Learn to create a CAM setup by defining the parts to cut; generating or selecting stock material; and naming the cutting program.
- [Narrator] Congratulations, you've made it through the setup process. You're now ready to being creating your very first setup. What's important to know about a setup is it's essentially telling Fusion 360 what you want to cut, what material you want to cut from, and give your program a name or name the set of operations that will be used to create this specific part. You can create a setup here on the left side of the toolbar by clicking the setup button, and you'll notice, right out of the gate, something looks a little off.
Remember, I said that the setup defines what you're going to be cutting, and, right now, Fusion thinks we're going to be cutting this all at once, and that's not exactly what we want, so I'm going to go ahead and cancel this, and then, we're going to go back and turn off all of the components that we ae not going to cut. That's where this base plate home view comes in handy. You can jump back to bring that forward, and now, we can focus on this one. Let's go ahead and start this setup one more time. This time, you'll notice the stock is much more in line with what we're trying to work with. By default, Fusion automatically selects the start point, or the 0,0 point, for an operation or a setup to be the top center of a box.
In this case, that's not what I want. I actually like to register off the bottom corner of the box. So, by selecting that, I am actually in a good orientation right now. My machine is set up so that when I am standing in front of it, the X axis runs right to left, the Y axis runs front to back, and the Z axis runs up and down, so the orientation of this coordinate system is right for me, so I'm going to go ahead and leave that. Now, if we look over in the setup dialog box, there's a couple of things I want to call out. First is the operation. We're doing milling, but you could change that here.
The model orientation could be adjusted, so, for example, if, and we'll see this later in this course, if something isn't set up in the proper orientation, rather than just selecting the model orientation you can choose, for example, X and Y axis or Z axis and Y plane, Z axis and X plane, whatever works best for you. We'll look at that in a little bit as well. And then finally, the model that we're actually going to be selecting. We could have actually selected this specific body, but I find that turning everything off comes in very handy because it just gets in the way anyway.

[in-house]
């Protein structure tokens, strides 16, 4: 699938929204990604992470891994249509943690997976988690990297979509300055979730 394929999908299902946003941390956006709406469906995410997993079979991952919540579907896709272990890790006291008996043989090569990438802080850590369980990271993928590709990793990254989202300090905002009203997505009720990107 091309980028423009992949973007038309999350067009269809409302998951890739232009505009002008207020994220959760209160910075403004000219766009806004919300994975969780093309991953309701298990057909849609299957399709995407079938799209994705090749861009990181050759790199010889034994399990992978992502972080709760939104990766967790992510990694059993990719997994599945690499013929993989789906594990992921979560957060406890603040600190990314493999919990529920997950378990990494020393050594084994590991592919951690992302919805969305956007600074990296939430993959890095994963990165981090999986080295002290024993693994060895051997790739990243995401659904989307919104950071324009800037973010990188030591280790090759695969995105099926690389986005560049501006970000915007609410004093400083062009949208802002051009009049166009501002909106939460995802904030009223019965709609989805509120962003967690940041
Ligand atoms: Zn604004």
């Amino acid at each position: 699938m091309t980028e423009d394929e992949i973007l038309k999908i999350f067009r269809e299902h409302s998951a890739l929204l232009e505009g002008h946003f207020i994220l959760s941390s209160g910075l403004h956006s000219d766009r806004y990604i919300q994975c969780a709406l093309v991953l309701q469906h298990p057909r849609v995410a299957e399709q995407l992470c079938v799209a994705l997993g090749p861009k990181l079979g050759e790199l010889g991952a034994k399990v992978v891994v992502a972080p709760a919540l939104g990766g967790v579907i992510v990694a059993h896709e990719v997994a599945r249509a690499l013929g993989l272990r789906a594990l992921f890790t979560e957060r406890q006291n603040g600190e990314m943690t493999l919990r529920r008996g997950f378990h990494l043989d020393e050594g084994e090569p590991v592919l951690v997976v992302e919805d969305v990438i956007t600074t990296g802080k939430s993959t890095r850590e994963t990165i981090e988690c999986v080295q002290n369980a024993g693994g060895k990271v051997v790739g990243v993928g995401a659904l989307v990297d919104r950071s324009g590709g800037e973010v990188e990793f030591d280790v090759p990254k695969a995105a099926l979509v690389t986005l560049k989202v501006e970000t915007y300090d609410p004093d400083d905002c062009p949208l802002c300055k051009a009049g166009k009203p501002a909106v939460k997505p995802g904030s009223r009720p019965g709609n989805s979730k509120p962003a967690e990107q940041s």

Next, we want to go to the stock tab, and generally, in Fusion, you're going to work from left to right across these tabs. Now, on the stock tab, this is going to define what is this transparent material. This is what we're going to be cutting from. Now, with the orientation set up properly, we can set it to have zero offset from top to bottom because I know my stock is exactly three-quarter inch, and I'm going to be cutting from a three-quarter inch piece of wood, for example, so, I don't need any offset, but on the sides, I am going to add some offset.
I'm going to enter .75 as an offset. You can see that the stock updates so that there's a little bit of room running all the way around the part. And the reason for this is essentially clamping. I need to give my table a way to hold this material down while it's being cut. Not holding something down properly can be devastating on a CNC machine, so make sure you got all of your material clamped down quite well. This gives us enough room to put a screw in or a clamp on without actually running into it with a cutter as we create operations.
So, after you review the model orientation and the stock orientation and you feel you have everything set, you can move to the post process. And this is really just giving your program a name, and, for example, you can call it 101, and I'm going to call this "base plate". Reality is I don't keep track of my programs very well. In a corporate environment or a heavy CNC shop, this will become incredibly critical. By selecting OK, you can see I now have set up seven, and this is just an increment. I've gone through this a few times while recording, and that's why you see seven.
You might see one, but it's irrelevant because you can change the name and I highly recommend it. I'm going to call this "Base Plate", and the reason for this is we're going to create a number of setups for each of the things that we're going to cut, and within each setup, there'll be a number of operations that are done in order in order to actually cut this part out of this stock.
- Exploring the CAM environment
- Creating a CAM setup
- Making cuts in 2D
- Simulating operations
- Roughing out 3D models
- 3D finishing
- Exporting G-code